Currently reading: Le Mans 2018: how the new Aston Martin Vantage GTE was created
The British firm's new racing machine, which will fight for GTE class honours in the 24-hour race, was developed alongside the Vantage road car

In November last year, Aston Martin launched not one but two new Vantage cars.

On the same day that it pulled the covers off its new sports car, it also unveiled the Vantage GTE, the racing version that will tackle this weekend’s Le Mans 24 Hours.

Launching the cars together wasn’t just symbolic: it was a sign of their entwined development. While Aston Martin’s development team at Gaydon crafted the road-going Vantage, the Prodrive-run Aston Martin Racing (AMR) in Banbury was working on the track version.

The previous-generation Vantage V8 GTE, which ended its Le Mans career with a class victory in 2017, was essentially a compromised design. The team had taken an existing road car and done their best to make a GT racer out of it. Launched in 2012, it was an evolution of the old Vantage GT2 racer that dated from 2008, which was in turn based on the road car launched in 2005.

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Since then, the face of the GTE class has changed. Rival cars – most notably the Ford GT – have subverted the rules by essentially being developed in reverse: design the racing car first and then make a road-going version to satisfy the rules.

In pictures: crazy cars that went from race track to road

The Vantage GTE isn’t quite that extreme, but the philosophy is similar. “To succeed in GT racing now, you have to develop the racing car at the same time as the road car,” says Dan Sayers, AMR’s technical director. “We didn’t have a huge influence in the design of the road car but we spent lots of time at Gaydon with the road car team. Having visibility of the design at a far earlier stage than usual meant we could understand the construction of the car far better. That was a massive benefit. We could do all the design analysis early on and then really work on the optimum solution for structural parts, aerodynamics, bodywork and so on.”

That access changed the way Sayers and his team worked. They spent far longer on the car’s design phase, particularly working on aerodynamics and packaging.


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“When you start with something that exists, it’s difficult to re-engineer and optimise it,” says Sayers. “We had a chance to focus on the details, such as making sure everything was positioned as low as possible in the car to lower the centre of gravity. “We focused a lot on increasing downforce through aerodynamics. Obviously, how the racing car looks is very important for Aston. They want it to relate to the road car, while our guys are focused purely on performance. So we worked closely with them on the aero and ended up with something that looks great and has no compromise on performance.”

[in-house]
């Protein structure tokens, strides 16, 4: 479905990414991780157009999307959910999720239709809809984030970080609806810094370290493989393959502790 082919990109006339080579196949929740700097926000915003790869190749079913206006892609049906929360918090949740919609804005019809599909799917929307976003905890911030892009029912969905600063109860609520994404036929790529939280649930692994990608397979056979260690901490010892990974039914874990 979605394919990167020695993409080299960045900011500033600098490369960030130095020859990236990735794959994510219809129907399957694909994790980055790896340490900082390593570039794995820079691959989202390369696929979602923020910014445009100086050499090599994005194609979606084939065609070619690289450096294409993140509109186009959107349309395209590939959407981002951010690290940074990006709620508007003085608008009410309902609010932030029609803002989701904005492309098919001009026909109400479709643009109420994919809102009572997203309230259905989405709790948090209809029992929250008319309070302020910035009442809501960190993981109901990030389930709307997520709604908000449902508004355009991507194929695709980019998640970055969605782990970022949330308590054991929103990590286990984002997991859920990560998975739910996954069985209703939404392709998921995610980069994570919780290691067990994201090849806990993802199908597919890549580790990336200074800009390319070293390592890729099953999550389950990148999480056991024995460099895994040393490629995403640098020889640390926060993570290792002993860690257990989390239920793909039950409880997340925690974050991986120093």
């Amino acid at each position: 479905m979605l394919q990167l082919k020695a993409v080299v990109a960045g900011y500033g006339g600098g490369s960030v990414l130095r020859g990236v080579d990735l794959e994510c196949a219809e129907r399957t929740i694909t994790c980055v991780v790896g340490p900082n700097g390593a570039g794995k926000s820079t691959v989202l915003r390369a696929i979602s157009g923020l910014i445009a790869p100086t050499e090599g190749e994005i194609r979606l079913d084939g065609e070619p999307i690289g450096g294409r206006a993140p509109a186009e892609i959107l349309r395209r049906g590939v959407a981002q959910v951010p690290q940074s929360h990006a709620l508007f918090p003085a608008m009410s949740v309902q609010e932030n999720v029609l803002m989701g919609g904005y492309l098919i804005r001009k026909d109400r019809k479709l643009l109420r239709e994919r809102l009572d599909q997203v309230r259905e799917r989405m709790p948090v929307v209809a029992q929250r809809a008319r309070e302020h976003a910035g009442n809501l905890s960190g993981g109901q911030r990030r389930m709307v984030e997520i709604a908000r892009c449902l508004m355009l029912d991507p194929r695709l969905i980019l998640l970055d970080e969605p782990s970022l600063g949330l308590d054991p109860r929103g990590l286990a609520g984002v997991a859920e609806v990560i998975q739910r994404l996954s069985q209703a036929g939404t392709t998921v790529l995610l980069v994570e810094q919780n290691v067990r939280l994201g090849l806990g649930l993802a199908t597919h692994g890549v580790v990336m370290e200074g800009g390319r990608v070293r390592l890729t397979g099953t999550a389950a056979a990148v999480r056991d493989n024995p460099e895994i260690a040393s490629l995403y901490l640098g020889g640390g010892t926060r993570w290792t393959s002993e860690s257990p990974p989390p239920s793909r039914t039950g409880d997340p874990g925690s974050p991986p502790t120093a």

Aston martin racing 2018 vantage gte aston martin vantage 03

The development crossover didn’t just extend to the aero and packaging. The Vantage GTE uses a tuned version of the road car’s Mercedes-AMG 4.0-litre V8, complete with bespoke turbo, driven through a six-speed Xtrac competition gearbox.

Having taken victory at Le Mans last year, the old Vantage wasn’t exactly uncompetitive when it retired, helped by the Balance of Performance regulations that level the competition between disparate GT cars. But the team couldn’t rely on them to remain competitive and the new car has been designed to ensure a long future in the class.

Le Mans 2017: How Aston Martin claimed class glory in a final-lap thriller

“With the previous car, we were at the limit in terms of engine power and reducing weight,” says Sayers. “The new car is an improvement already – and gives us a load more head room for the future.”

James Attwood

James Attwood, digital editor
Title: Acting magazine editor

James is Autocar's acting magazine editor. Having served in that role since June 2023, he is in charge of the day-to-day running of the world's oldest car magazine, and regularly interviews some of the biggest names in the industry to secure news and features, such as his world exclusive look into production of Volkswagen currywurst. Really.

Before first joining Autocar in 2017, James spent more than a decade in motorsport journalist, working on Autosport,, F1 Racing and Motorsport News, covering everything from club rallying to top-level international events. He also spent 18 months running Move Electric, Haymarket's e-mobility title, where he developed knowledge of the e-bike and e-scooter markets. 

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Speedraser 13 June 2018

I love endurance racing

I love endurance racing because it shows that the manufacturer can build something that is fast AND durable. The sad part to me is that the engine -- a rather important part -- isn't an Aston engine anymore. I loved watching and LISTENING to the "old" Vantage race -- that wonderful sound was an Aston engine's sound, and its success said a lot about the company and the car. The new one's sound isn't an Aston engine's sound, so I'll get no joy whatsover from hearing it. In fact, it will make me sad, and it won't say anything at all about Aston's ability to build a competitive race engine -- because it isn't.

Roadster 13 June 2018

Greatest GT racing car ever

The previous Vantage must surely be regarded as the greatest GT racing car ever. It won numerous races and championships, especially in the WEC, and despite being around for 10 years or so it also saw off numerous newer cars too like the Ford GT, Ferrari 458 and 488 and the 997 and 991 versions of the 911 RSR.

voyager12 13 June 2018

The Vantage road car...

still looks pretty racy IMO. Particularly the carbon rear diffuser. Necessary? Don't think so. Nicely integrated? You be the judge. Nonetheless, I'm looking fwd to the Le Mans race. Btw, why is McLaren absent? Again.